It’s no secret that the USC linebackers have struggled to defend the mesh point at times this season, as evident with Oregon’s huge output on the ground back in early November.
With Georgia Tech deploying a triple option attack, the key to stopping it comes from the linebackers, as they will ultimately react to the direction that Yellow Jackets quarterback Tevin Washington attacks when departing the mesh point.
The mesh point is similar to Oregon’s zone-read, only slower as the tonic of the triple option are fullbacks, not Kenjon Barner.
The Tampa-2 defense of Monte Kiffin allowed for break downs on third and long passes over the middle during the season as Lamar Dawson would drop into the deep secondary as a third man in cloud coverage.
With the triple option, Dawson’s role at middle linebacker changes as he will need to defend against fullback dives and may be used as a spy for Washington, while outside backers Dion Bailey(right) and Hayes Pullard will pursue against Tech’s two speed slotbacks off the edge.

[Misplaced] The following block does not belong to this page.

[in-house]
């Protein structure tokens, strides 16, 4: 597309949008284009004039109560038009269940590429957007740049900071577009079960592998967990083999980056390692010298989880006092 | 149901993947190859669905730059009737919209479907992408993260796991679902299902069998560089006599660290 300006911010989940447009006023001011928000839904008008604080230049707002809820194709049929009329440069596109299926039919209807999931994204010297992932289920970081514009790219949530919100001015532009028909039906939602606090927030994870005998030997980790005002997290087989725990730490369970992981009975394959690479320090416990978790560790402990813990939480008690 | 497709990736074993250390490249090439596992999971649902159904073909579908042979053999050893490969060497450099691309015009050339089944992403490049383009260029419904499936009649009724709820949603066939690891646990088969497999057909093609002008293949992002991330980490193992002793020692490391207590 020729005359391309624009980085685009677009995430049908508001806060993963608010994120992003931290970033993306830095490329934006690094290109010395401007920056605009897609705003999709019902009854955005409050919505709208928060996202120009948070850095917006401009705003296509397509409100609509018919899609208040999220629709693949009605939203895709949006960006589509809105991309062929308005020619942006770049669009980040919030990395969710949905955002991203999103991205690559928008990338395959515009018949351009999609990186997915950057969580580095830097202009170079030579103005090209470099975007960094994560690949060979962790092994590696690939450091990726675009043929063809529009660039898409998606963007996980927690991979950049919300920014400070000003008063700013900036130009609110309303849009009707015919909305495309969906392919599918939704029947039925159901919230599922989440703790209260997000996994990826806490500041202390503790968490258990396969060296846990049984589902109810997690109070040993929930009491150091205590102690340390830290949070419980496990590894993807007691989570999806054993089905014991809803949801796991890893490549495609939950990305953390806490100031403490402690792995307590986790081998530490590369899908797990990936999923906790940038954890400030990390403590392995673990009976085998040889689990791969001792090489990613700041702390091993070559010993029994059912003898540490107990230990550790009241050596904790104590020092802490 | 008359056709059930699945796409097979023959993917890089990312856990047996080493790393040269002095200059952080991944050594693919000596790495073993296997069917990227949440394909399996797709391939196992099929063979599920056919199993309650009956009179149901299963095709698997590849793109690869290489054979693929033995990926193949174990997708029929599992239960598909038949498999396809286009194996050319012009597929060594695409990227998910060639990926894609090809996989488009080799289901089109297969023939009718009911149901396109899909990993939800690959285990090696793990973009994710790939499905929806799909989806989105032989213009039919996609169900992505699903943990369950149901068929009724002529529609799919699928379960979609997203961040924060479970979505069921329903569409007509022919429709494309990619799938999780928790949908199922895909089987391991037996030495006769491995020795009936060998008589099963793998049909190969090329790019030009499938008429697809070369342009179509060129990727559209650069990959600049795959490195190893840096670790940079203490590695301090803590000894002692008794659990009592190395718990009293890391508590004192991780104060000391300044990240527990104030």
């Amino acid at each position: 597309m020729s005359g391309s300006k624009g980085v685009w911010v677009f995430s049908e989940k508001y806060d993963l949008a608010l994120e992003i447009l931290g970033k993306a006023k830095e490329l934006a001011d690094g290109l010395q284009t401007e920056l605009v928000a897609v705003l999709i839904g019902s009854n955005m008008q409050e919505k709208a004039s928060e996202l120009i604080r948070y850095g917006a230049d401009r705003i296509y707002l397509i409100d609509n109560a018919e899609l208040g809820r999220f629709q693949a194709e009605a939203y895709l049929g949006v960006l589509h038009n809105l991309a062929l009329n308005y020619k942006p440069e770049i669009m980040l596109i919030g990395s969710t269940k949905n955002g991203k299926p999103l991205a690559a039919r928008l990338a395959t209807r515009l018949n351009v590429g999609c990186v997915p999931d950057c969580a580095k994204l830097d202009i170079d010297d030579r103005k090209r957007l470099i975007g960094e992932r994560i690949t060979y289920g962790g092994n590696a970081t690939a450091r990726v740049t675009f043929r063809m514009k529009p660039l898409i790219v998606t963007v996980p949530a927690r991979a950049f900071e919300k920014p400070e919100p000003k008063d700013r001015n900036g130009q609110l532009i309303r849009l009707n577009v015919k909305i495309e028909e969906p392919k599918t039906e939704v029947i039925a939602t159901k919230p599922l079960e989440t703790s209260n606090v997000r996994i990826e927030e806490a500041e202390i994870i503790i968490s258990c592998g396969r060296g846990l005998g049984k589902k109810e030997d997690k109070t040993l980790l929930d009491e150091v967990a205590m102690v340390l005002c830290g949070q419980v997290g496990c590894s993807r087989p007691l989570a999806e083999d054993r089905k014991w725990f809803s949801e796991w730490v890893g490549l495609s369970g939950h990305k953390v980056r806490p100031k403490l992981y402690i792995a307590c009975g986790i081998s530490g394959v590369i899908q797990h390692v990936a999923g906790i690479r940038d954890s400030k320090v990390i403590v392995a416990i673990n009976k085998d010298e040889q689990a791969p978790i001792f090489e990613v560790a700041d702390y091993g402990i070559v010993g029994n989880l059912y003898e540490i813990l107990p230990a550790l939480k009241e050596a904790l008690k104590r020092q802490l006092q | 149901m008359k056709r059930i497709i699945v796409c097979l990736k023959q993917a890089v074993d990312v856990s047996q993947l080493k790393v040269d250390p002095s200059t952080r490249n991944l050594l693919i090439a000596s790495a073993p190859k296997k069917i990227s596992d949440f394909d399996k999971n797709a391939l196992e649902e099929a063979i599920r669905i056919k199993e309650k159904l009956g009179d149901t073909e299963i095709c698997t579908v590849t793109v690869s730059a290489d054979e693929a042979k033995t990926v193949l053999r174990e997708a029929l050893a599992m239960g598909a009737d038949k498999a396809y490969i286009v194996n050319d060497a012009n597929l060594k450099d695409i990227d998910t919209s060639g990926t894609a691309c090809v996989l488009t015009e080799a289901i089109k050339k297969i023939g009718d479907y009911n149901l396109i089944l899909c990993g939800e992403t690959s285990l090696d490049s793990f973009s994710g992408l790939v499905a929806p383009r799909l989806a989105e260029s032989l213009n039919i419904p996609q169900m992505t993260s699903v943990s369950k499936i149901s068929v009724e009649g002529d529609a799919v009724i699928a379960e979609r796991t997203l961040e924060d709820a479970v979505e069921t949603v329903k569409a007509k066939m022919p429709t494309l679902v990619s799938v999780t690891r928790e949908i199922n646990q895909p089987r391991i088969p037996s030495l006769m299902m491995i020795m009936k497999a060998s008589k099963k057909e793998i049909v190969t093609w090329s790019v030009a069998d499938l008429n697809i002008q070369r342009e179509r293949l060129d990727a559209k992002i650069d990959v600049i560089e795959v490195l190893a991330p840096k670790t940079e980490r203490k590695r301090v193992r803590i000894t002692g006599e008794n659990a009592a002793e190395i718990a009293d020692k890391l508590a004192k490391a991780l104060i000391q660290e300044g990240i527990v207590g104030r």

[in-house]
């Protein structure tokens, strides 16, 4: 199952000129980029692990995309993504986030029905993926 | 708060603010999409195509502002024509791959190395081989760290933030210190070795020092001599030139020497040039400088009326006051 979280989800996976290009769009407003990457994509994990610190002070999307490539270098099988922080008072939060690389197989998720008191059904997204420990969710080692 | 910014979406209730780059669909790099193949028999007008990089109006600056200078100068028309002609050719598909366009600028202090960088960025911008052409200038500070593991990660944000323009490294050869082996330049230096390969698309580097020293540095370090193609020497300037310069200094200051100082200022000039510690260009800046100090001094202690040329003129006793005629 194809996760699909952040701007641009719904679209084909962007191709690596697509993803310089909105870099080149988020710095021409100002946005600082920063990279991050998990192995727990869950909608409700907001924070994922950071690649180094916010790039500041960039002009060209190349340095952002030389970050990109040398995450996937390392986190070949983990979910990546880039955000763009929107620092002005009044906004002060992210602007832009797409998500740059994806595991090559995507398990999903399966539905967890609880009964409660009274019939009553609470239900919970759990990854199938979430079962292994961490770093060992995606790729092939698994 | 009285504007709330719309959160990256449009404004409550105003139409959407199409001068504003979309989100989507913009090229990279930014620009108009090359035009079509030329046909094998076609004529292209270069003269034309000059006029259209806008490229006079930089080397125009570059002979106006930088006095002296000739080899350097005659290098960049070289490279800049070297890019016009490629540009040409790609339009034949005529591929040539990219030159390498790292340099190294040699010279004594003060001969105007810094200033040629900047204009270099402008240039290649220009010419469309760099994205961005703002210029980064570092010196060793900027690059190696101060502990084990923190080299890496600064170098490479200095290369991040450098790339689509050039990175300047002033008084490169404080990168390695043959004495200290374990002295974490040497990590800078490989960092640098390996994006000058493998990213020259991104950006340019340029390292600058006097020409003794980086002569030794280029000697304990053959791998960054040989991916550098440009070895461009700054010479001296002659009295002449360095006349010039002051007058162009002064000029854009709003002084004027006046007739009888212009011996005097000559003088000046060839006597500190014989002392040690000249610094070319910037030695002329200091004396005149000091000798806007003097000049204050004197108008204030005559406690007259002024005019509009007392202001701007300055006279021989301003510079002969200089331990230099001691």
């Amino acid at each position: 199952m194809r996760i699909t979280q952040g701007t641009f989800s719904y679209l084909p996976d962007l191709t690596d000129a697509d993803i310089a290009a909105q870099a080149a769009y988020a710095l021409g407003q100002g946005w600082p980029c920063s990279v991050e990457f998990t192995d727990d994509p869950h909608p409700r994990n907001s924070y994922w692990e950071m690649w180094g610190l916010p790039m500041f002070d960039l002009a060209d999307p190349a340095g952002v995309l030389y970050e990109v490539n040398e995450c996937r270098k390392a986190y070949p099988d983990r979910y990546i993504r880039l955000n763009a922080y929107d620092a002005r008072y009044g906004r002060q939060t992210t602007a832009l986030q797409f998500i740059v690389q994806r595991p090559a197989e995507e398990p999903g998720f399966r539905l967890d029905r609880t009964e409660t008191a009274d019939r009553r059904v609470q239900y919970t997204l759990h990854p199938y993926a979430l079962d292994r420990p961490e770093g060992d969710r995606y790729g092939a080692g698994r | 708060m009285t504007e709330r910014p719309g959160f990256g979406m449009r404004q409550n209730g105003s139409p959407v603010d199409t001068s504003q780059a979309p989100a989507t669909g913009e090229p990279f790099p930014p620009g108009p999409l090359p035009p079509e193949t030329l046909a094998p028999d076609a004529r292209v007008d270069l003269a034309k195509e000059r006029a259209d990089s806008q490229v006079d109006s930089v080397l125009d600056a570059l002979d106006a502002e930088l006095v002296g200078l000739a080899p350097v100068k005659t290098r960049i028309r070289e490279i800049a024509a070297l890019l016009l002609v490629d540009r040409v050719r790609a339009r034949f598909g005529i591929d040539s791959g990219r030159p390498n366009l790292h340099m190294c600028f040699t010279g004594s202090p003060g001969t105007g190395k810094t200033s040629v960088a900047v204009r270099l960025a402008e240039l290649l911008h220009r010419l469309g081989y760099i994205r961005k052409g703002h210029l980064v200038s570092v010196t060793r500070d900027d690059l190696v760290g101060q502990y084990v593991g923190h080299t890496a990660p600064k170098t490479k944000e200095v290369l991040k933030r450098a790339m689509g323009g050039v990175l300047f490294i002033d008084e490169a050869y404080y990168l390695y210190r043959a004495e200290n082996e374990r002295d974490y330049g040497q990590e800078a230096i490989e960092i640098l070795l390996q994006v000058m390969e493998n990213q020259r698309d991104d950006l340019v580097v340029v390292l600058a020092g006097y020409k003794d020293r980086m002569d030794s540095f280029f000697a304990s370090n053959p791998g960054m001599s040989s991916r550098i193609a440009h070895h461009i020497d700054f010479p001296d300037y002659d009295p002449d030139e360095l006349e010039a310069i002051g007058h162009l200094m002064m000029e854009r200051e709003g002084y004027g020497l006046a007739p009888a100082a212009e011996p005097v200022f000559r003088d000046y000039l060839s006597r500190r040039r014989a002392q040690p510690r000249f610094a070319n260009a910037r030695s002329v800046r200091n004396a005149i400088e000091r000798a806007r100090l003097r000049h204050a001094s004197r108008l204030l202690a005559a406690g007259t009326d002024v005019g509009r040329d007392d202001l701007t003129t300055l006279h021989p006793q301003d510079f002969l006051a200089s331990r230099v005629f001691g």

Plus, the Trojans’ defense has been predicated by establishing a strong four-man rush from the defensive line which has enabled the linebackers to defend both the pass and the rush without the need to blitz.
Since Georgia Tech’s offense has a very minimal threat of the pass and few drop backs, the line will have more assignments to engage in run stopping, allowing more pursuit from the linebackers on the edges and putting more emphasis on spy packages.
With several weeks of film preparation under their belts, the Trojans can have the advantage in deciphering Washington’s reads. But, how much of an advantage is yet to be seen, as the Jackets ran for 311 yards against Utah in last year’s Sun Bowl despite a month of preparation for the Utes.